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RIP Ray Price

Jeffrey Remz  |  December 16, 2013

Country music lost a great one today with the passing of the Cherokee Cowboy, Ray Price due to pancreatic cancer at 87.

The Texan had a very long recording career stretching from his first hit in 1952 with Talk to Your Heart to his last one, 108 songs later, with Love Me Down to Size in 1989. Put it another way. These kinds of careers just don't seem to exist any more.

Price started off as a honky tonker. Check out such chestnuts as Heartaches by the Number, with a lot of fine singing by Price. He knew his way around a song with heartache, pouring his feeling and emotion into the song (The Same Old Me.). He would have no hit bigger than Crazy Arms, which stayed atop the country charts in 1956 for 20 weeks. No one sings songs like these today.

Later, in his recording career - in the 1960s - Price embraced the Nashville Sound, going for more lush strings and a softer sound. The hits kept coming, particularly For the Good Times, the Kris Kristofferson song which garnered him a Grammy for Male Vocal. The emphasis remained on the singer on such hits as I Won't Mention It Again from 1971 and She's Got to Be a Saint, a 1972 number one hit replete with strings and more of the crooning style of Price.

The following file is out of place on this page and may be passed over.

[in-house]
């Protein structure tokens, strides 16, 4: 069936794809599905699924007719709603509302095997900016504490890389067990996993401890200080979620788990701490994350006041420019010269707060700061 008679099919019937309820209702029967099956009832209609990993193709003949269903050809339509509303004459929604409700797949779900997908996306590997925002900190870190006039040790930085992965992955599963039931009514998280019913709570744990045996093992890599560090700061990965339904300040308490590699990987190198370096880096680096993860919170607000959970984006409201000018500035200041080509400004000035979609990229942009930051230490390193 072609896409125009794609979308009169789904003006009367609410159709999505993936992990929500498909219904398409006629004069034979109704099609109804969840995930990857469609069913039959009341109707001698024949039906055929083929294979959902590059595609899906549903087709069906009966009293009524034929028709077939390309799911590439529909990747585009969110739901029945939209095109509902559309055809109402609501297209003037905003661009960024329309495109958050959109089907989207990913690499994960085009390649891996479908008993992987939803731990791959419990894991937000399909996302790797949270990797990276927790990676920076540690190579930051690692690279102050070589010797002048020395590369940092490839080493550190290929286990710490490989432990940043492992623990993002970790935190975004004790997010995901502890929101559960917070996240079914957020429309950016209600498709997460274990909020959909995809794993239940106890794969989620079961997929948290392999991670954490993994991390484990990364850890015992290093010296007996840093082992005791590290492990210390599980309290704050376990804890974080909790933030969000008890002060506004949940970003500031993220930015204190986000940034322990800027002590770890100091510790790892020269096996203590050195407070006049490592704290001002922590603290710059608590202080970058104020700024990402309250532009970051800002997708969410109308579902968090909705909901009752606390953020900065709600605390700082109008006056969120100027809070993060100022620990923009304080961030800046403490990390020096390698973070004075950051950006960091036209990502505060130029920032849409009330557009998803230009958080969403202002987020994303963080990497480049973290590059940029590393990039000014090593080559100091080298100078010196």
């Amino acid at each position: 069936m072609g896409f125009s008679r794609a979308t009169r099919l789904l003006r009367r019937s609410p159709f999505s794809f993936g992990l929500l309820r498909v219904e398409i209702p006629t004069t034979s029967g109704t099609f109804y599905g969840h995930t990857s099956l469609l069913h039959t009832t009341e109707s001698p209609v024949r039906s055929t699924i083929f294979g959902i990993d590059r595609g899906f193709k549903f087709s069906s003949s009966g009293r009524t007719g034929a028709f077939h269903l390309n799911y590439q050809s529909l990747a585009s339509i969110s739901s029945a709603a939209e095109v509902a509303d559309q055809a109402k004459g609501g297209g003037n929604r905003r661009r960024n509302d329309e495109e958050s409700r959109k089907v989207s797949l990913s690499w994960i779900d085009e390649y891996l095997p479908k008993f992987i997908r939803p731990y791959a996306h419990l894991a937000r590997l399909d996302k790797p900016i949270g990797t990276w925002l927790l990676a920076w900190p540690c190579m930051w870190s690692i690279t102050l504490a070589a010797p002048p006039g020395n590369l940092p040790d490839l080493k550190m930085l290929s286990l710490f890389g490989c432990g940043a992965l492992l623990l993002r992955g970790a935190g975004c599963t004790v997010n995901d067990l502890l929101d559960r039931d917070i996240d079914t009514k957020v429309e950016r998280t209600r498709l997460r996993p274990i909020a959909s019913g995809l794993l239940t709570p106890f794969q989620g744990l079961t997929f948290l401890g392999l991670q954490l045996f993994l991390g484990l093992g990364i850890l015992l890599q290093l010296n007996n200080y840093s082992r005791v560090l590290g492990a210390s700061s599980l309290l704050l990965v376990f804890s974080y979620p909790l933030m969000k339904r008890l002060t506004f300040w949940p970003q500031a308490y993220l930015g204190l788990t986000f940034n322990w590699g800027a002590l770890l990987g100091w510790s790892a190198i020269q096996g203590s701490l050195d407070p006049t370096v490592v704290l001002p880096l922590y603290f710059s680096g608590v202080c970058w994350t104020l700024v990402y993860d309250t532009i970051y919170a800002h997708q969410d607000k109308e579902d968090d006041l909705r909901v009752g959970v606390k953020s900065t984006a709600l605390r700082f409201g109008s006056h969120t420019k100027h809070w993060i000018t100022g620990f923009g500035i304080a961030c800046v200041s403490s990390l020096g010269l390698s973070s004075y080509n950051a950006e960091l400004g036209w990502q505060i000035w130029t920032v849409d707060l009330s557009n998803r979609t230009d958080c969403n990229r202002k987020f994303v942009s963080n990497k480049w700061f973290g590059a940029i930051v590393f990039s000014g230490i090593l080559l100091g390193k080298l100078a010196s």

Even much later in life, long after the hits stopped coming, Price still was doing his thing, still giving concerts. He recorded the very fine "Last of the Breed" with Willie Nelson, with whom he would record three albums, and Merle Haggard The trio even hit the outdoor venues, making for a most pleasurable night back in 2006.

At that point, Price was already 80 years old, but, fortunately, his voice remained intact, and he turned in a very credible, enjoyable performance with a voice that stood the test of time.

Do yourself a favor if unfamiliar with Price and listen what made him such a great singer.

Price leaves a deep catalogue of songs that mattered and stand the test of time. RIP Ray Price.

©Country Standard Time • Jeffrey B. Remz, editor & publisher •
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